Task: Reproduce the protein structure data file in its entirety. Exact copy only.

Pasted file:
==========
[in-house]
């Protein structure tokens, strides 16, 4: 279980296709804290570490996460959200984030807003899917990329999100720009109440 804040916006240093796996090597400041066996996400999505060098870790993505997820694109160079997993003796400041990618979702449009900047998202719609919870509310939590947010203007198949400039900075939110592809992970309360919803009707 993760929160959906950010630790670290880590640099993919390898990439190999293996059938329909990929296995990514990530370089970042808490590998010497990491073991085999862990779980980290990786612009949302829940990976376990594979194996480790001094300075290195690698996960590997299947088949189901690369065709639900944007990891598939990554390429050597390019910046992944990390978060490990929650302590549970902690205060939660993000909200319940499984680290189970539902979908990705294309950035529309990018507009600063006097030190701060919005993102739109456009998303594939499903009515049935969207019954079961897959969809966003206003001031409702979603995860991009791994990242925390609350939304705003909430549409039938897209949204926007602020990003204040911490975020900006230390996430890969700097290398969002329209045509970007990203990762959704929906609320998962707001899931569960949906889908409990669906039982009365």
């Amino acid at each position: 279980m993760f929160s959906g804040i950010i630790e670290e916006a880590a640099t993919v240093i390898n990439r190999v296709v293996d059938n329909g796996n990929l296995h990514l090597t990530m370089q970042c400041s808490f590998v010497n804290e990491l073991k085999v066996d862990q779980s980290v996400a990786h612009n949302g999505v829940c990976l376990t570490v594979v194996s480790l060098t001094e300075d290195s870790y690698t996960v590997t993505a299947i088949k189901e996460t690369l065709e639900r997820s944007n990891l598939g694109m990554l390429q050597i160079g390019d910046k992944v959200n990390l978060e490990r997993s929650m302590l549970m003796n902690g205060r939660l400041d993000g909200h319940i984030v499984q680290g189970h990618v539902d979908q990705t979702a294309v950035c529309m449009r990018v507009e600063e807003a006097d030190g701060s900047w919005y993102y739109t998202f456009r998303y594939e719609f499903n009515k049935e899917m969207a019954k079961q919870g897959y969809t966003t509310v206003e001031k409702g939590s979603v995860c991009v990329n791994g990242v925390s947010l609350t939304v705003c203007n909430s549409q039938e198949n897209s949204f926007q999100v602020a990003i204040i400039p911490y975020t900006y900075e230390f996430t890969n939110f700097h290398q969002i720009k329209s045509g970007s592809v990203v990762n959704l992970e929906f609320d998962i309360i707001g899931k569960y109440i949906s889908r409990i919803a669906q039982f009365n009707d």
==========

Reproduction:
[in-house]
């Protein structure tokens, strides 16, 4: 279980296709804290570490996460959200984030807003899917990329999100720009109440 804040916006240093796996090597400041066996996400999505060098870790993505997820694109160079997993003796400041990618979702449009900047998202719609919870509310939590947010203007198949400039900075939110592809992970309360919803009707 993760929160959906950010630790670290880590640099993919390898990439190999293996059938329909990929296995990514990530370089970042808490590998010497990491073991085999862990779980980290990786612009949302829940990976376990594979194996480790001094300075290195690698996960590997299947088949189901690369065709639900944007990891598939990554390429050597390019910046992944990390978060490990929650302590549970902690205060939660993000909200319940499984680290189970539902979908990705294309950035529309990018507009600063006097030190701060919005993102739109456009998303594939499903009515049935969207019954079961897959969809966003206003001031409702979603995860991009791994990242925390609350939304705003909430549409039938897209949204926007602020990003204040911490975020900006230390996430890969700097290398969002329209045509970007990203990762959704929906609320998962707001899931569960949906889908409990669906039982009365």
């Amino acid at each position: 279980m993760f929160s959906g804040i950010i630790e670290e916006a880590a640099t993919v240093i390898n990439r190999v296709v293996d059938n329909g796996n990929l296995h990514l090597t990530m370089q970042c400041s808490f590998v010497n804290e990491l073991k085999v066996d862990q779980s980290v996400a990786h612009n949302g999505v829940c990976l376990t570490v594979v194996s480790l060098t001094e300075d290195s870790y690698t996960v590997t993505a299947i088949k189901e996460t690369l065709e639900r997820s944007n990891l598939g694109m990554l390429q050597i160079g390019d910046k992944v959200n990390l978060e490990r997993s929650m302590l549970m003796n902690g205060r939660l400041d993000g909200h319940i984030v499984q680290g189970h990618v539902d979908q990705t979702a294309v950035c529309m449009r990018v507009e600063e807003a006097d030190g701060s900047w919005y993102y739109t998202f456009r998303y594939e719609f499903n009515k049935e899917m969207a019954k079961q919870g897959y969809t966003t509310v206003e001031k409702g939590s979603v995860c991009v990329n791994g990242v925390s947010l609350t939304v705003c203007n909430s549409q039938e198949n897209s949204f926007q999100v602020a990003i204040i400039p911490y975020t900006y900075e230390f996430t890969n939110f700097h290398q969002i720009k329209s045509g970007s592809v990203v990762n959704l992970e929906f609320d998962i309360i707001g899931k569960y109440i949906s889908r409990i919803a669906q039982f009365n009707d």